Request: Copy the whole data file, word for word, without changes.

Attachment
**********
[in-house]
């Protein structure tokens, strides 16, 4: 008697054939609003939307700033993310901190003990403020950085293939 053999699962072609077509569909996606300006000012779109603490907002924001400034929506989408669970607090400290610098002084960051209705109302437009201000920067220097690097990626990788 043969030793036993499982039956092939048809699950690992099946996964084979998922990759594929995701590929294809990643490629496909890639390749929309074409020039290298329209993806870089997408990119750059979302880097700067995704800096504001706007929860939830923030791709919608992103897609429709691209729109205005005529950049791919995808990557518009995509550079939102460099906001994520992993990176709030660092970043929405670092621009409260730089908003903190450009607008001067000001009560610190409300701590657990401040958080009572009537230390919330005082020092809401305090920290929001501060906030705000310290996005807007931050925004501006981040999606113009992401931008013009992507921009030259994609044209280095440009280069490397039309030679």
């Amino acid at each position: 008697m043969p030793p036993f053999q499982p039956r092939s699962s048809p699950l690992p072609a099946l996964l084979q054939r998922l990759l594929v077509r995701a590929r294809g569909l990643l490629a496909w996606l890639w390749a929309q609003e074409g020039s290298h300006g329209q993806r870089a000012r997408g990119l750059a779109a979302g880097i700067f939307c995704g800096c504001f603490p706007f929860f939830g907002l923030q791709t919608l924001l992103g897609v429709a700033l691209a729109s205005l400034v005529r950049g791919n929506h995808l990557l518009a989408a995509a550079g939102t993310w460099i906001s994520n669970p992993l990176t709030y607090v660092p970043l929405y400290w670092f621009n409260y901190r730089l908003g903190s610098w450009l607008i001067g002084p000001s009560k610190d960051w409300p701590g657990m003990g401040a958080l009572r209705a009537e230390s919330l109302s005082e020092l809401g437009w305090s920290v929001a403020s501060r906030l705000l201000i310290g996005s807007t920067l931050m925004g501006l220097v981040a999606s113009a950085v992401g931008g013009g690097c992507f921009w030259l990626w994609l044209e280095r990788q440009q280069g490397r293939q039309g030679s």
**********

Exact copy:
[in-house]
């Protein structure tokens, strides 16, 4: 008697054939609003939307700033993310901190003990403020950085293939 053999699962072609077509569909996606300006000012779109603490907002924001400034929506989408669970607090400290610098002084960051209705109302437009201000920067220097690097990626990788 043969030793036993499982039956092939048809699950690992099946996964084979998922990759594929995701590929294809990643490629496909890639390749929309074409020039290298329209993806870089997408990119750059979302880097700067995704800096504001706007929860939830923030791709919608992103897609429709691209729109205005005529950049791919995808990557518009995509550079939102460099906001994520992993990176709030660092970043929405670092621009409260730089908003903190450009607008001067000001009560610190409300701590657990401040958080009572009537230390919330005082020092809401305090920290929001501060906030705000310290996005807007931050925004501006981040999606113009992401931008013009992507921009030259994609044209280095440009280069490397039309030679």
């Amino acid at each position: 008697m043969p030793p036993f053999q499982p039956r092939s699962s048809p699950l690992p072609a099946l996964l084979q054939r998922l990759l594929v077509r995701a590929r294809g569909l990643l490629a496909w996606l890639w390749a929309q609003e074409g020039s290298h300006g329209q993806r870089a000012r997408g990119l750059a779109a979302g880097i700067f939307c995704g800096c504001f603490p706007f929860f939830g907002l923030q791709t919608l924001l992103g897609v429709a700033l691209a729109s205005l400034v005529r950049g791919n929506h995808l990557l518009a989408a995509a550079g939102t993310w460099i906001s994520n669970p992993l990176t709030y607090v660092p970043l929405y400290w670092f621009n409260y901190r730089l908003g903190s610098w450009l607008i001067g002084p000001s009560k610190d960051w409300p701590g657990m003990g401040a958080l009572r209705a009537e230390s919330l109302s005082e020092l809401g437009w305090s920290v929001a403020s501060r906030l705000l201000i310290g996005s807007t920067l931050m925004g501006l220097v981040a999606s113009a950085v992401g931008g013009g690097c992507f921009w030259l990626w994609l044209e280095r990788q440009q280069g490397r293939q039309g030679s």